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When I run this command in the shell (in a non-empty directory):

find . -exec invalid_command_here {} \;

I get this:

find: invalid_command_here: No such file or directory
find: invalid_command_here: No such file or directory
find: invalid_command_here: No such file or directory

(and so on for each file)

I need find to fail after the first error. Is there any way to get this to work? I can't use xargs, as I have spaces in my path, but I need the script calling this to return an error code.

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2 Answers 2

up vote 6 down vote accepted

This is a limitation of find. The POSIX standard specifies that the return status of find is 0 unless an error occurred while traversing the directories; the return status of executed commands doesn't enter into it.

You can make commands write their status to a file or to a descriptor:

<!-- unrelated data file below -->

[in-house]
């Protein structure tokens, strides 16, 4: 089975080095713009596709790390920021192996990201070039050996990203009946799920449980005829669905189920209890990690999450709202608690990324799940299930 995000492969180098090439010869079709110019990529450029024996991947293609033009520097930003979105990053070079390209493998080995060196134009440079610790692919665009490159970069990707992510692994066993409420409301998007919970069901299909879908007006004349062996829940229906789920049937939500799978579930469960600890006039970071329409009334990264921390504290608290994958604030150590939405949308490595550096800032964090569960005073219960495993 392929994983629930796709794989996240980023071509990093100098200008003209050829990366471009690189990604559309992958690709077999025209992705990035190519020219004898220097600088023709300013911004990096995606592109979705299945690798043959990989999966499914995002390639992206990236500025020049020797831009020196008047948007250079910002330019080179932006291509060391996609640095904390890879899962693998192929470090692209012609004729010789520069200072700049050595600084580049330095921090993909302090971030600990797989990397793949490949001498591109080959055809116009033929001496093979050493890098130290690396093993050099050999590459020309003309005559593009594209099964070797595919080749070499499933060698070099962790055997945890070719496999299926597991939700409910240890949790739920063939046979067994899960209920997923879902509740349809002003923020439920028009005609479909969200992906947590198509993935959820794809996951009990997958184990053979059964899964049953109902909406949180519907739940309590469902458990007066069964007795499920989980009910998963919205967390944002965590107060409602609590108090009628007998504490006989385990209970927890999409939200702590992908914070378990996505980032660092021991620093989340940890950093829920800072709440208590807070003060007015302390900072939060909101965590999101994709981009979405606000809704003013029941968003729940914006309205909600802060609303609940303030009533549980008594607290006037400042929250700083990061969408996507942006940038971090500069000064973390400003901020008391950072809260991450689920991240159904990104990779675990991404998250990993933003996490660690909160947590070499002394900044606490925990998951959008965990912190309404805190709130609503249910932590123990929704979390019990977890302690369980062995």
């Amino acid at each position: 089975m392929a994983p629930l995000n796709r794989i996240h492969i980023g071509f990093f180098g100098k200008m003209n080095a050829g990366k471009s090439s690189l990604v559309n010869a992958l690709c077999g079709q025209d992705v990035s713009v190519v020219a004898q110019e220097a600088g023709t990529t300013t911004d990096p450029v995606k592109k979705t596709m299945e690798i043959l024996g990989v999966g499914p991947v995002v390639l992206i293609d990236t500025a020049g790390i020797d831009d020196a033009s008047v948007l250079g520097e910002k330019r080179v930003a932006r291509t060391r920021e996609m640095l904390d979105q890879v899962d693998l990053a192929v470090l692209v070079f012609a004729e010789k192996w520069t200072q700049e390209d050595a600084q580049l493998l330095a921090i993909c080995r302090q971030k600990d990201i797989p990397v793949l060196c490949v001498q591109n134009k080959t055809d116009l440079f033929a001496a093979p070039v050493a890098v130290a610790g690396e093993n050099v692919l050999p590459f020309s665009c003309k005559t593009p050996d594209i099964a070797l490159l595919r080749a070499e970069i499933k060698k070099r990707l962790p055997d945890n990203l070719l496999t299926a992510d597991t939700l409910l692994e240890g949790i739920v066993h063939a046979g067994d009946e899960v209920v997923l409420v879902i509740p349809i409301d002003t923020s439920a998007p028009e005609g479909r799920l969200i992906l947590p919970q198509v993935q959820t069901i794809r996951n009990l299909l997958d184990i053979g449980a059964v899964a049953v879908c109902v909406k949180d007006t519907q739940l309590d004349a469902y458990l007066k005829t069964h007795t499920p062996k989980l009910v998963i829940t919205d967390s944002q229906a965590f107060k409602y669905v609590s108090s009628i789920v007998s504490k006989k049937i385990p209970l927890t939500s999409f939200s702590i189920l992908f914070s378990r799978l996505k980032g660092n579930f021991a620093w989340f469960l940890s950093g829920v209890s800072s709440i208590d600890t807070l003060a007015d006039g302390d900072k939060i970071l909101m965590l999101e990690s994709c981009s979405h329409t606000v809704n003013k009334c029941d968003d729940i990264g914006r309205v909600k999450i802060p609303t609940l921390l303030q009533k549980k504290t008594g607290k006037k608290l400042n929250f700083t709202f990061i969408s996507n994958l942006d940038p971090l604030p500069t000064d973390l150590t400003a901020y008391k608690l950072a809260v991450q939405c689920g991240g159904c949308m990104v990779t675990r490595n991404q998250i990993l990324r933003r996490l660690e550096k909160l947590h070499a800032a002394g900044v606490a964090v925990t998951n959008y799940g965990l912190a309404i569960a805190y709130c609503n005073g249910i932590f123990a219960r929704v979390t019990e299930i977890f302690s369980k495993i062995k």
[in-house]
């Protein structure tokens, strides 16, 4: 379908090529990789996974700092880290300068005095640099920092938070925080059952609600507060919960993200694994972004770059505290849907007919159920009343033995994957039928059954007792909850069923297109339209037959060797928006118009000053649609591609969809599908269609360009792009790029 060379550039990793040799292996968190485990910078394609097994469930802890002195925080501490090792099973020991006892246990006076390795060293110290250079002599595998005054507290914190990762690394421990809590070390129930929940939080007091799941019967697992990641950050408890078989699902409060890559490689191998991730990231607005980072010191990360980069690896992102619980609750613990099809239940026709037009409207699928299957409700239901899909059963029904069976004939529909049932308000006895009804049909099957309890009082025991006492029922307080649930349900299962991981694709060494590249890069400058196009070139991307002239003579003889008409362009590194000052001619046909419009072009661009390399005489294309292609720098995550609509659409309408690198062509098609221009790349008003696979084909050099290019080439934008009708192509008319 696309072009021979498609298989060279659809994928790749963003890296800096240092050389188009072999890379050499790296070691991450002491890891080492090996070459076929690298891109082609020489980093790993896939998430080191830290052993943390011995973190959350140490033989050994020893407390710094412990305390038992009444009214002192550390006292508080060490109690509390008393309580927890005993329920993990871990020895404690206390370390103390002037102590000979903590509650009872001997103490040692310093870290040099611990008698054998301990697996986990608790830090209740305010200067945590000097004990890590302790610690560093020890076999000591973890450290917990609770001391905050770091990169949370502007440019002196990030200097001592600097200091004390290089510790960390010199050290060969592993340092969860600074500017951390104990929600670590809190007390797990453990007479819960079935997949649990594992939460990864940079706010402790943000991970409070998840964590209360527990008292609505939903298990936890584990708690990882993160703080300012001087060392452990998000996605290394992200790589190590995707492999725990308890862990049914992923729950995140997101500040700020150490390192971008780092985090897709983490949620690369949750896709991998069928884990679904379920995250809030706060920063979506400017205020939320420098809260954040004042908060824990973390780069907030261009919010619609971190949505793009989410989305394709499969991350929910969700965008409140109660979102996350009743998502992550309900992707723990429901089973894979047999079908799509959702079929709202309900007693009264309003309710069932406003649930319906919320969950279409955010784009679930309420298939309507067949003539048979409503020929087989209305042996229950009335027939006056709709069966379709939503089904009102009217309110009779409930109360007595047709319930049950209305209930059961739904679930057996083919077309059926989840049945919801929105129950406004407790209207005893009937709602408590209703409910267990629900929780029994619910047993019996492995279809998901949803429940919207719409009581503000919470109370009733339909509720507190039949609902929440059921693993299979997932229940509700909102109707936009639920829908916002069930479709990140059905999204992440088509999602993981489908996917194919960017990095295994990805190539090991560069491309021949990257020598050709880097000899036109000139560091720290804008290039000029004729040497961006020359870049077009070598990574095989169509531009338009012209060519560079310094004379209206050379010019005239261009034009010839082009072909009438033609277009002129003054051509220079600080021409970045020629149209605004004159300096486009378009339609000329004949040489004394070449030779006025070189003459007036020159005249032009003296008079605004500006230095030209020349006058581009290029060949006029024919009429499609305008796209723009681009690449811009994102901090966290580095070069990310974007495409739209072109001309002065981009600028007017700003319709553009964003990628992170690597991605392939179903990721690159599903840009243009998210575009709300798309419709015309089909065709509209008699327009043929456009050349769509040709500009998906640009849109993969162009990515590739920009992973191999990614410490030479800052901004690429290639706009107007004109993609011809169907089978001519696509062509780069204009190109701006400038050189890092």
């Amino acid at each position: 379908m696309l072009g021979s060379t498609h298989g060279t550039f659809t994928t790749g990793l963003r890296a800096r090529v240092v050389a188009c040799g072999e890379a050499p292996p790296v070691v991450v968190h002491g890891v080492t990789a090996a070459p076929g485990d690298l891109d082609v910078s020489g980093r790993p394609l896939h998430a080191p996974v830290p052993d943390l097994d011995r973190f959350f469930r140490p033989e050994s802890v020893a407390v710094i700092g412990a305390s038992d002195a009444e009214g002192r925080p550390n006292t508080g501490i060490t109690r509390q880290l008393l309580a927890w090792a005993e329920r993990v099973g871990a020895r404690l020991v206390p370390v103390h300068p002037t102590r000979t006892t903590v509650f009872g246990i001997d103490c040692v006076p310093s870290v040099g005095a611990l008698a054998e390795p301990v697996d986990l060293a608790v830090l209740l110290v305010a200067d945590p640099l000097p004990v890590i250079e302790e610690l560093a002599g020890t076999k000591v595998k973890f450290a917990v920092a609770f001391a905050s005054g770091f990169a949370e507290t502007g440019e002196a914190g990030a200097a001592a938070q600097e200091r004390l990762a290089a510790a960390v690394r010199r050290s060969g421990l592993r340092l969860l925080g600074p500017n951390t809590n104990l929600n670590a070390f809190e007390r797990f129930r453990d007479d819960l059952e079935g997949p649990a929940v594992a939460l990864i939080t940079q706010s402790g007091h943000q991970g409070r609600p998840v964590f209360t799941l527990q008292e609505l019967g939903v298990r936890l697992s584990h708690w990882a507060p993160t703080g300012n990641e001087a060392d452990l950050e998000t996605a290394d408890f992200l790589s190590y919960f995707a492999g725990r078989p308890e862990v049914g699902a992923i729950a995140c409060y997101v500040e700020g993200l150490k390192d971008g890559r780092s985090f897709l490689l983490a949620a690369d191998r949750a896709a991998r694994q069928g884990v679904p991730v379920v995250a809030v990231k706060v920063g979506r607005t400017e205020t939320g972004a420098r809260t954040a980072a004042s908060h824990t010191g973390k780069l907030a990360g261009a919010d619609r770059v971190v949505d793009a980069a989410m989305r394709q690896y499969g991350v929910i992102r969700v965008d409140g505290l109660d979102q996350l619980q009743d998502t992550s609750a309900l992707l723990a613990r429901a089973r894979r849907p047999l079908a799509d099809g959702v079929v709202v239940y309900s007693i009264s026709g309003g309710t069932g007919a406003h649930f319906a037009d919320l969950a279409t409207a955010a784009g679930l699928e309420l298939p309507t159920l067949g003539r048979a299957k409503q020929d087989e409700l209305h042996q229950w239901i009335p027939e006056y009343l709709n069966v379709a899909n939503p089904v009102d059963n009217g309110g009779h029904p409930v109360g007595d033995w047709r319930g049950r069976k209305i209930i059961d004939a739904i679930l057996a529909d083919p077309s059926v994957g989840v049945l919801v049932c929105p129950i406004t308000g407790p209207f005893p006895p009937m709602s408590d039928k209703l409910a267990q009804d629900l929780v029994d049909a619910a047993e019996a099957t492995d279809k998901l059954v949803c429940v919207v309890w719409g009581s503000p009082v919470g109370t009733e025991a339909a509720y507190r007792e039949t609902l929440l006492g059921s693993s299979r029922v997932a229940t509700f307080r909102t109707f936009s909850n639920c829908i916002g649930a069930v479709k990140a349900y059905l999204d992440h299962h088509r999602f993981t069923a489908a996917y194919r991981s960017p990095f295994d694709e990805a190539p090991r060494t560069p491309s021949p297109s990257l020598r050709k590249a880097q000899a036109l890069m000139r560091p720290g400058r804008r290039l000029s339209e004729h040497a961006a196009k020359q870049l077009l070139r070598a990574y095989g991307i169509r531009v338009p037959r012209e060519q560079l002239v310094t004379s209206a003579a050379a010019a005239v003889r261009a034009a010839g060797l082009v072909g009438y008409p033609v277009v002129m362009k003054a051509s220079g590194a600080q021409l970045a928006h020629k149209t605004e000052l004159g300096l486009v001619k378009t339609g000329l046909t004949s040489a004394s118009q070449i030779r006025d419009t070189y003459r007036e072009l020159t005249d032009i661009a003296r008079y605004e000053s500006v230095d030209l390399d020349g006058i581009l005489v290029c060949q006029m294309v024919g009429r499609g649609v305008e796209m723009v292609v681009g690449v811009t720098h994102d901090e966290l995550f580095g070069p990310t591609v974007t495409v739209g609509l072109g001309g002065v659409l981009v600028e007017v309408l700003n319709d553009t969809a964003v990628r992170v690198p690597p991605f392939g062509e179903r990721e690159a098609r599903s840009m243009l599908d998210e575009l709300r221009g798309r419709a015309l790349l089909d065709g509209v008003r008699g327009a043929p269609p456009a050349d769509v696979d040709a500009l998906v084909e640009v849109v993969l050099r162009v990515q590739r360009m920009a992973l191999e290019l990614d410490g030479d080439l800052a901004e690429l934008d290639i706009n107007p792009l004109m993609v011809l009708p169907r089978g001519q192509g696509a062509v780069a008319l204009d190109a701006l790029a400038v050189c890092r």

find_status_file=$(mktemp findstatus)
: >"$find_status_file"
find … -exec sh -c 'trap "echo \$?" EXIT; invalid_command "$0"' {} \;
if [ -s "$find_status_file" ]; then
  echo 1>&2 "An error occurred"
fi
rm -f "$find_status_file"

Another method, as you discovered, is to use xargs. The xargs commands always processes all files, but returns the status 1 if any of the commands returns a nonzero status.

find … -print0 | xargs -0 -n1 invalid_command

Yet another method is to eschew find and use recursive globbing in the shell instead: **/ means any depth of subdirectories. This requires version 4 or above of bash. Use set -e to halt the script on the first command returning a nonzero status.

shopt -s globstar
set -e
for x in **/*.xml; do invalid_command "$x"; done
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Very detailed, thank you! –  Steven Fisher Apr 20 '12 at 2:51
2  
The ** syntax also works in zsh. –  Peter Hosey Apr 21 '12 at 19:15

I can use this instead:

find . -name *.xml -print0 | xargs -n 1 -0 invalid_command
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